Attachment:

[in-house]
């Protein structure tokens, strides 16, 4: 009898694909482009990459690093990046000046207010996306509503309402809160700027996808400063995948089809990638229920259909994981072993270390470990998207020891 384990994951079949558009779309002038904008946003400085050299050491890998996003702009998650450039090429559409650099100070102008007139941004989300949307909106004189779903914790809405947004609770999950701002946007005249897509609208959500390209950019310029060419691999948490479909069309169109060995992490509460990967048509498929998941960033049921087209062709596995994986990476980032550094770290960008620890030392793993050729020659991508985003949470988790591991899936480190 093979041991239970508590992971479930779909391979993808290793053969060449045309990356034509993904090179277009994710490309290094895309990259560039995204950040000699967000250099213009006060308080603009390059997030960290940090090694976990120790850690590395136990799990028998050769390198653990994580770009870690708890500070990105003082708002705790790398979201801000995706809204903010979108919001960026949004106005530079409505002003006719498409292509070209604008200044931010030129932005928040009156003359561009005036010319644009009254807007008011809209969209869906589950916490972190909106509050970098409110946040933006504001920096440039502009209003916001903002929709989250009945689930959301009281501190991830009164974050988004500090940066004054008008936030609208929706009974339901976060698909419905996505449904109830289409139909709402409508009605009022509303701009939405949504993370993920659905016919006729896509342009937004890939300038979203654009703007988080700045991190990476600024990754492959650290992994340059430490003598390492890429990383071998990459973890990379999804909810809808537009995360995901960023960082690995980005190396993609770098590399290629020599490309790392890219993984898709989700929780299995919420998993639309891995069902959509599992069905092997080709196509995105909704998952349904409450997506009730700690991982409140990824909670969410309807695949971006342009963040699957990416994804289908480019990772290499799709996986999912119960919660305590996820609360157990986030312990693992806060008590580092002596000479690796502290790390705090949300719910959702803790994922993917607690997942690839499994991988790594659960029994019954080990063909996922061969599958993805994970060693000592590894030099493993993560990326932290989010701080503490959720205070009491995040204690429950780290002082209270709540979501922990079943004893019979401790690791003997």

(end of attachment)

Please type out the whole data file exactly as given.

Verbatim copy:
[in-house]
């Protein structure tokens, strides 16, 4: 009898694909482009990459690093990046000046207010996306509503309402809160700027996808400063995948089809990638229920259909994981072993270390470990998207020891 384990994951079949558009779309002038904008946003400085050299050491890998996003702009998650450039090429559409650099100070102008007139941004989300949307909106004189779903914790809405947004609770999950701002946007005249897509609208959500390209950019310029060419691999948490479909069309169109060995992490509460990967048509498929998941960033049921087209062709596995994986990476980032550094770290960008620890030392793993050729020659991508985003949470988790591991899936480190 093979041991239970508590992971479930779909391979993808290793053969060449045309990356034509993904090179277009994710490309290094895309990259560039995204950040000699967000250099213009006060308080603009390059997030960290940090090694976990120790850690590395136990799990028998050769390198653990994580770009870690708890500070990105003082708002705790790398979201801000995706809204903010979108919001960026949004106005530079409505002003006719498409292509070209604008200044931010030129932005928040009156003359561009005036010319644009009254807007008011809209969209869906589950916490972190909106509050970098409110946040933006504001920096440039502009209003916001903002929709989250009945689930959301009281501190991830009164974050988004500090940066004054008008936030609208929706009974339901976060698909419905996505449904109830289409139909709402409508009605009022509303701009939405949504993370993920659905016919006729896509342009937004890939300038979203654009703007988080700045991190990476600024990754492959650290992994340059430490003598390492890429990383071998990459973890990379999804909810809808537009995360995901960023960082690995980005190396993609770098590399290629020599490309790392890219993984898709989700929780299995919420998993639309891995069902959509599992069905092997080709196509995105909704998952349904409450997506009730700690991982409140990824909670969410309807695949971006342009963040699957990416994804289908480019990772290499799709996986999912119960919660305590996820609360157990986030312990693992806060008590580092002596000479690796502290790390705090949300719910959702803790994922993917607690997942690839499994991988790594659960029994019954080990063909996922061969599958993805994970060693000592590894030099493993993560990326932290989010701080503490959720205070009491995040204690429950780290002082209270709540979501922990079943004893019979401790690791003997």